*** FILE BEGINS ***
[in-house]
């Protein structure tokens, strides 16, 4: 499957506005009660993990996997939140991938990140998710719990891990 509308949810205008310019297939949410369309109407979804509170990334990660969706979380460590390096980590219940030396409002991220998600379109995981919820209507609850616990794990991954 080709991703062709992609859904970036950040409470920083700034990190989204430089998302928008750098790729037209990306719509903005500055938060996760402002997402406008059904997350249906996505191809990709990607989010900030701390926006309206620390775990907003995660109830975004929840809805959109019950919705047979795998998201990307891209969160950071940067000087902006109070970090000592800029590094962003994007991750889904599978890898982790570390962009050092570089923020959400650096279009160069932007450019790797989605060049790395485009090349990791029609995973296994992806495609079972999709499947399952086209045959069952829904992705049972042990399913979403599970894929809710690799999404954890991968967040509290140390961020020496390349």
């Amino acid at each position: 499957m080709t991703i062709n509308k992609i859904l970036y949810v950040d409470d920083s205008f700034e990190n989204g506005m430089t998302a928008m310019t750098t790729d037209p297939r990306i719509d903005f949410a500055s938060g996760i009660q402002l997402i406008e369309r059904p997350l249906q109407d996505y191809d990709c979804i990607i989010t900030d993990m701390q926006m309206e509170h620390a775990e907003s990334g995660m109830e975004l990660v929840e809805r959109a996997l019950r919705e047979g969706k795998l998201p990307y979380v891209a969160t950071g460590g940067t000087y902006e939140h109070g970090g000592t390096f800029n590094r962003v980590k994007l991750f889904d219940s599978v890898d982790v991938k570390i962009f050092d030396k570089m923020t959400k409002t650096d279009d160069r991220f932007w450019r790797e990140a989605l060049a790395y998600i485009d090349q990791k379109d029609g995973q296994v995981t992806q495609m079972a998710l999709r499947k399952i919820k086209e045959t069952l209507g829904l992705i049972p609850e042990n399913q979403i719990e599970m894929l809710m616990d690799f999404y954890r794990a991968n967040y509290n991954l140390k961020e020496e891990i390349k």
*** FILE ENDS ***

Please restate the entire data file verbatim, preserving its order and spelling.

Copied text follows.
[in-house]
């Protein structure tokens, strides 16, 4: 499957506005009660993990996997939140991938990140998710719990891990 509308949810205008310019297939949410369309109407979804509170990334990660969706979380460590390096980590219940030396409002991220998600379109995981919820209507609850616990794990991954 080709991703062709992609859904970036950040409470920083700034990190989204430089998302928008750098790729037209990306719509903005500055938060996760402002997402406008059904997350249906996505191809990709990607989010900030701390926006309206620390775990907003995660109830975004929840809805959109019950919705047979795998998201990307891209969160950071940067000087902006109070970090000592800029590094962003994007991750889904599978890898982790570390962009050092570089923020959400650096279009160069932007450019790797989605060049790395485009090349990791029609995973296994992806495609079972999709499947399952086209045959069952829904992705049972042990399913979403599970894929809710690799999404954890991968967040509290140390961020020496390349």
């Amino acid at each position: 499957m080709t991703i062709n509308k992609i859904l970036y949810v950040d409470d920083s205008f700034e990190n989204g506005m430089t998302a928008m310019t750098t790729d037209p297939r990306i719509d903005f949410a500055s938060g996760i009660q402002l997402i406008e369309r059904p997350l249906q109407d996505y191809d990709c979804i990607i989010t900030d993990m701390q926006m309206e509170h620390a775990e907003s990334g995660m109830e975004l990660v929840e809805r959109a996997l019950r919705e047979g969706k795998l998201p990307y979380v891209a969160t950071g460590g940067t000087y902006e939140h109070g970090g000592t390096f800029n590094r962003v980590k994007l991750f889904d219940s599978v890898d982790v991938k570390i962009f050092d030396k570089m923020t959400k409002t650096d279009d160069r991220f932007w450019r790797e990140a989605l060049a790395y998600i485009d090349q990791k379109d029609g995973q296994v995981t992806q495609m079972a998710l999709r499947k399952i919820k086209e045959t069952l209507g829904l992705i049972p609850e042990n399913q979403i719990e599970m894929l809710m616990d690799f999404y954890r794990a991968n967040y509290n991954l140390k961020e020496e891990i390349k």